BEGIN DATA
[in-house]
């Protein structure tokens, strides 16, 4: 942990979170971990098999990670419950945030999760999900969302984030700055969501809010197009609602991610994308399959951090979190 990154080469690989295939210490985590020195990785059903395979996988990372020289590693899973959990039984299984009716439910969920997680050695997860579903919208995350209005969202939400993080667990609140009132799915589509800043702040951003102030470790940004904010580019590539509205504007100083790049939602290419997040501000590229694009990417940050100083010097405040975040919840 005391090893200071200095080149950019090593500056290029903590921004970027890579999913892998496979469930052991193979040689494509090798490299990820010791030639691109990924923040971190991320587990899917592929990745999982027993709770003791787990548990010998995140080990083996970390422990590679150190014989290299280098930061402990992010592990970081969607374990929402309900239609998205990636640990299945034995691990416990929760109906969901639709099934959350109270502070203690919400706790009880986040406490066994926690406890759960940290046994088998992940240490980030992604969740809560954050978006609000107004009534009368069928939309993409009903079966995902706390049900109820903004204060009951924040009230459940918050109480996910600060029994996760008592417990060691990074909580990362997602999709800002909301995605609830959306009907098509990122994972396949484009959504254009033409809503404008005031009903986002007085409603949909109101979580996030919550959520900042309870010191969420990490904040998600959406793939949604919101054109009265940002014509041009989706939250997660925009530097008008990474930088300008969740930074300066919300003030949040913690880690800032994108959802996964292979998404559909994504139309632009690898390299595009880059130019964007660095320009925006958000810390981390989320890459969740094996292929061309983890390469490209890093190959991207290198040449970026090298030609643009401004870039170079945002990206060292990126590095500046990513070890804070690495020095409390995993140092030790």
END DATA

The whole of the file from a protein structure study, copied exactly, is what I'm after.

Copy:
[in-house]
């Protein structure tokens, strides 16, 4: 942990979170971990098999990670419950945030999760999900969302984030700055969501809010197009609602991610994308399959951090979190 990154080469690989295939210490985590020195990785059903395979996988990372020289590693899973959990039984299984009716439910969920997680050695997860579903919208995350209005969202939400993080667990609140009132799915589509800043702040951003102030470790940004904010580019590539509205504007100083790049939602290419997040501000590229694009990417940050100083010097405040975040919840 005391090893200071200095080149950019090593500056290029903590921004970027890579999913892998496979469930052991193979040689494509090798490299990820010791030639691109990924923040971190991320587990899917592929990745999982027993709770003791787990548990010998995140080990083996970390422990590679150190014989290299280098930061402990992010592990970081969607374990929402309900239609998205990636640990299945034995691990416990929760109906969901639709099934959350109270502070203690919400706790009880986040406490066994926690406890759960940290046994088998992940240490980030992604969740809560954050978006609000107004009534009368069928939309993409009903079966995902706390049900109820903004204060009951924040009230459940918050109480996910600060029994996760008592417990060691990074909580990362997602999709800002909301995605609830959306009907098509990122994972396949484009959504254009033409809503404008005031009903986002007085409603949909109101979580996030919550959520900042309870010191969420990490904040998600959406793939949604919101054109009265940002014509041009989706939250997660925009530097008008990474930088300008969740930074300066919300003030949040913690880690800032994108959802996964292979998404559909994504139309632009690898390299595009880059130019964007660095320009925006958000810390981390989320890459969740094996292929061309983890390469490209890093190959991207290198040449970026090298030609643009401004870039170079945002990206060292990126590095500046990513070890804070690495020095409390995993140092030790």